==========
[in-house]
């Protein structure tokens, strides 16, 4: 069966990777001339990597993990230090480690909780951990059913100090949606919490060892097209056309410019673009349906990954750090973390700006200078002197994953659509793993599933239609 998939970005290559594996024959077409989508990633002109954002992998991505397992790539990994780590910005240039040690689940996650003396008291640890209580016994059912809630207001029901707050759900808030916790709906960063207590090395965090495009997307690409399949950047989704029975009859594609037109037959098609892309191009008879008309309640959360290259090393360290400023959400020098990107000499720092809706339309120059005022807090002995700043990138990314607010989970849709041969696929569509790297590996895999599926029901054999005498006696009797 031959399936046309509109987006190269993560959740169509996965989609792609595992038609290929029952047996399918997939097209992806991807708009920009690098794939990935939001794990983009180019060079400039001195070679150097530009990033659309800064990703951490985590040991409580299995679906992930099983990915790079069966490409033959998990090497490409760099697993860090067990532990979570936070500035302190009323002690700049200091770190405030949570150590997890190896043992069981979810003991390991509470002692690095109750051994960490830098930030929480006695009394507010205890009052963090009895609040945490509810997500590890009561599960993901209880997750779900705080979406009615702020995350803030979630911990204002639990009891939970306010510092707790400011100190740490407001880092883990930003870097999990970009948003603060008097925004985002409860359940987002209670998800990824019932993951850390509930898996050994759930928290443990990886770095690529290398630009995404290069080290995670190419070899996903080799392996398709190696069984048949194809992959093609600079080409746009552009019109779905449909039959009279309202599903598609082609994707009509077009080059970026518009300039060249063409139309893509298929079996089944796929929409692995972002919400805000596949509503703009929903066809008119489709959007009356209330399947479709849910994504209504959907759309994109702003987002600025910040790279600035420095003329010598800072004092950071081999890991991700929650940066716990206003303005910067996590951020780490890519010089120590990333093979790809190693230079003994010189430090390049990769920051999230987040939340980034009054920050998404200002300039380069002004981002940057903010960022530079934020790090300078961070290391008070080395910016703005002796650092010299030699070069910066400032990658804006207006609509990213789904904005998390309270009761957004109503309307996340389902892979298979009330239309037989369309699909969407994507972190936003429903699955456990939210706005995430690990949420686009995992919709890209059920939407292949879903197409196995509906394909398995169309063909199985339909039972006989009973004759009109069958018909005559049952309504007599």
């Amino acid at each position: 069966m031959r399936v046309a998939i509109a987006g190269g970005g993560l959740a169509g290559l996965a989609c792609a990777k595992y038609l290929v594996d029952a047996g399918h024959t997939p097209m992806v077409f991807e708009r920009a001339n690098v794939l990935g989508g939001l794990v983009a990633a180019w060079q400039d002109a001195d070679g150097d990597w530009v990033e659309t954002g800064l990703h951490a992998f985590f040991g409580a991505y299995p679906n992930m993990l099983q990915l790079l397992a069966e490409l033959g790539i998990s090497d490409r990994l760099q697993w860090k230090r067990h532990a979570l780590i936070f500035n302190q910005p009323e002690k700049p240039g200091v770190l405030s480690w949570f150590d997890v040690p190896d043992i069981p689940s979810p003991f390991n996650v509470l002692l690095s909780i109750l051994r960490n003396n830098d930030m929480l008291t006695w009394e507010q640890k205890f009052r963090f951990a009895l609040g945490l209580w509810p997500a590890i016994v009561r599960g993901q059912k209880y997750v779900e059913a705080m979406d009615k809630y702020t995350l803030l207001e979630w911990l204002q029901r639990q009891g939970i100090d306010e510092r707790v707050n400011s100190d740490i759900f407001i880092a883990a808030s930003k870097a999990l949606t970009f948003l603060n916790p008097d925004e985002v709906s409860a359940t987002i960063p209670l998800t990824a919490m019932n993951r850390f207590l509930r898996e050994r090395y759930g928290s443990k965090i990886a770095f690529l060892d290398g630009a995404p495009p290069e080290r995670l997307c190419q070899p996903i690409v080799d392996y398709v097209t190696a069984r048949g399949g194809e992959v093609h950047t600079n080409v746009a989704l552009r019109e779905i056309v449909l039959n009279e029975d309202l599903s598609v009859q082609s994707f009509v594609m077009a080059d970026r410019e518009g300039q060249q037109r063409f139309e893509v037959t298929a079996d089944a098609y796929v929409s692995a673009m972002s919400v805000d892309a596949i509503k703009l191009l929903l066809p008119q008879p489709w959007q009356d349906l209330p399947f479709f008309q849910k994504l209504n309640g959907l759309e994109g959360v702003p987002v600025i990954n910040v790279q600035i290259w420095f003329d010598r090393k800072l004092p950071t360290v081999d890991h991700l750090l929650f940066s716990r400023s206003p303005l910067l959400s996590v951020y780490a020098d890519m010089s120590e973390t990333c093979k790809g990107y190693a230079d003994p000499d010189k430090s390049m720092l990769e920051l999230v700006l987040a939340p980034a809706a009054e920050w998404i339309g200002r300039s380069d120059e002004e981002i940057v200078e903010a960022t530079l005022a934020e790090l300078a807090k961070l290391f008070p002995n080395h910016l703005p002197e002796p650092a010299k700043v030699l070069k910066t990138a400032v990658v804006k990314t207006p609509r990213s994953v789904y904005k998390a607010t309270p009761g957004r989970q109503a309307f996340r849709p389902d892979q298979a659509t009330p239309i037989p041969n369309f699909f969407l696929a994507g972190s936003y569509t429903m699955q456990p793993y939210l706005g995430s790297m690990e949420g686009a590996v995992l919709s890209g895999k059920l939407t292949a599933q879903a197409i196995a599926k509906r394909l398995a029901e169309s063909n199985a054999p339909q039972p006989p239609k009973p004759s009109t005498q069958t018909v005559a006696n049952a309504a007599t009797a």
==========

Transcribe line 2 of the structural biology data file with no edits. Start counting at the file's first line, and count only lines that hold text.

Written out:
């Protein structure tokens, strides 16, 4: 069966990777001339990597993990230090480690909780951990059913100090949606919490060892097209056309410019673009349906990954750090973390700006200078002197994953659509793993599933239609 998939970005290559594996024959077409989508990633002109954002992998991505397992790539990994780590910005240039040690689940996650003396008291640890209580016994059912809630207001029901707050759900808030916790709906960063207590090395965090495009997307690409399949950047989704029975009859594609037109037959098609892309191009008879008309309640959360290259090393360290400023959400020098990107000499720092809706339309120059005022807090002995700043990138990314607010989970849709041969696929569509790297590996895999599926029901054999005498006696009797 031959399936046309509109987006190269993560959740169509996965989609792609595992038609290929029952047996399918997939097209992806991807708009920009690098794939990935939001794990983009180019060079400039001195070679150097530009990033659309800064990703951490985590040991409580299995679906992930099983990915790079069966490409033959998990090497490409760099697993860090067990532990979570936070500035302190009323002690700049200091770190405030949570150590997890190896043992069981979810003991390991509470002692690095109750051994960490830098930030929480006695009394507010205890009052963090009895609040945490509810997500590890009561599960993901209880997750779900705080979406009615702020995350803030979630911990204002639990009891939970306010510092707790400011100190740490407001880092883990930003870097999990970009948003603060008097925004985002409860359940987002209670998800990824019932993951850390509930898996050994759930928290443990990886770095690529290398630009995404290069080290995670190419070899996903080799392996398709190696069984048949194809992959093609600079080409746009552009019109779905449909039959009279309202599903598609082609994707009509077009080059970026518009300039060249063409139309893509298929079996089944796929929409692995972002919400805000596949509503703009929903066809008119489709959007009356209330399947479709849910994504209504959907759309994109702003987002600025910040790279600035420095003329010598800072004092950071081999890991991700929650940066716990206003303005910067996590951020780490890519010089120590990333093979790809190693230079003994010189430090390049990769920051999230987040939340980034009054920050998404200002300039380069002004981002940057903010960022530079934020790090300078961070290391008070080395910016703005002796650092010299030699070069910066400032990658804006207006609509990213789904904005998390309270009761957004109503309307996340389902892979298979009330239309037989369309699909969407994507972190936003429903699955456990939210706005995430690990949420686009995992919709890209059920939407292949879903197409196995509906394909398995169309063909199985339909039972006989009973004759009109069958018909005559049952309504007599």